There are things we took for granted because our pioneers drew us the lines so we just do as our predecessors, but here there are some reasoning -A developer should understand why increment is faster than +1, Shift is faster than multiply by 2, the use of registers, cache memory,... -& as I wrote in the comment in Ethereum for example, System Programming will make it easier to understand EVM, tokens, parsing although not the same -The primitives of Bitcoin on the other hand maybe easier for someone who knew even a little assembly

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  • $\begingroup$ I had a whole course about logic, which helped me a lot, but I'm on a specific field at the boundary between CS engineering and electronical engineering, so this was really necessary. But I guess this would help any CS student to be familiarized with abstraction without having to learn a specific language. It helps at the very beginning to stick to paper and learn to abstract things. $\endgroup$
    – YCN-
    Aug 20 at 15:05
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TL;DR

I'm not saying it's not a good class to take, I'm saying that it's not really an essential prerequisite anymore, and can be relegated to a more advanced class at a later stage to provide deeper knowledge and context.


The first year of college I did contained a boolean algebra class that delved into formal logic, boolean algebra, Karnaugh diagrams, ... Was it very useful for the programming classes we took? Somewhat.

Learning how to refactor and simplify complex logical evaluations was definitely a good skill to have. Things like finding the negation of (a || b) && c, or simplifying (a && b) || b to b are things that will definitely come in handy.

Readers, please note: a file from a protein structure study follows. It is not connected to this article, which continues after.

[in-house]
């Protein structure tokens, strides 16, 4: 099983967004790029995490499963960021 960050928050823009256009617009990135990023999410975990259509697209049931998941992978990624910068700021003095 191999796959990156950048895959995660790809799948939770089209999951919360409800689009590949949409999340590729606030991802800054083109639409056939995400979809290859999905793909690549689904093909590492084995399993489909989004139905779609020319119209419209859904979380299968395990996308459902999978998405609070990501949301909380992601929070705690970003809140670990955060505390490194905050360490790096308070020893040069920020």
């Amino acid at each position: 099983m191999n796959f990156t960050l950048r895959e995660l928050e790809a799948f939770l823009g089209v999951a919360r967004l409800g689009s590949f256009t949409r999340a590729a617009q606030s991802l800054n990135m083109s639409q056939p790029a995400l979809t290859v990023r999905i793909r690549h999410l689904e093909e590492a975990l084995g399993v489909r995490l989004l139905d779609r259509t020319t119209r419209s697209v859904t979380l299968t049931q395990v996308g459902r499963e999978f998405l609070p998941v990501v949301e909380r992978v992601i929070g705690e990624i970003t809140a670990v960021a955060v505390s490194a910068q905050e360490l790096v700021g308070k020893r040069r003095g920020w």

Karnaugh diagrams? Not really. Thematically, they are also about simplifying logical evaluations, but they do it in a way that is unintuitive to someone who reads the end result, which makes for bad code readability and you'd be better off with a slightly less terse but considerably more readable alternative.
That being said, in certain contexts there are cases where efficiency trumps readability, and I've whipped out a genuine Karnaugh diagram in those situations.

But my college days were 12 years ago, and it was an outdated course by contemporary standards. We were still being taught C (C++ was for year 2), and even did a week's introduction on Fortran and Cobol. In that situation, boolean algebra makes a lot of sense.
Since then, the scene has dramatically changed, and there's less stress on these oldschool logical skills. I work with people who have only just graduated, they never had any oldschool logic classes but they are IMO skilled developers (relative to their experience).

I read with interest the thread Why Computer Science students learn Digital Logic Design?, where Dr. Buffy and others argue for a programming abstraction stack that has logic at its bottom.

If you ask me to design a software development course from scratch, I will innately focus on things I was taught. I will whip out Karnaugh diagrams, and C++ pointers, and data normalization, and ...

It's natural for people to always advocate that the way they think about things is therefore a good summation of essential knowledge for new starters, but that is not always the case.
I'm not saying that these skills are completely useless, but not all of them are as relevant today as they were back in the day when the people (who today are experienced mentors) were still in school. Paradigms change, and different skills take priority.

There is a significant difference between me and the fresh graduates who are 12 years my junior (at least 50% of the course material), but they are better prepared for the 2021 development scene than I would've been when I started working, which shouldn't be surprising at all.

To summarize, while I personally very much value formal logic and still apply it in my work, I'm not as eager to claim that it is as essential to a newcomer than it was to me when I was a newcomer.

To be clear: I'm not saying it's not a good class to take. I'm saying that it's not really an essential prerequisite anymore, and can be relegated to a more advanced class at a later stage to provide deeper knowledge and context.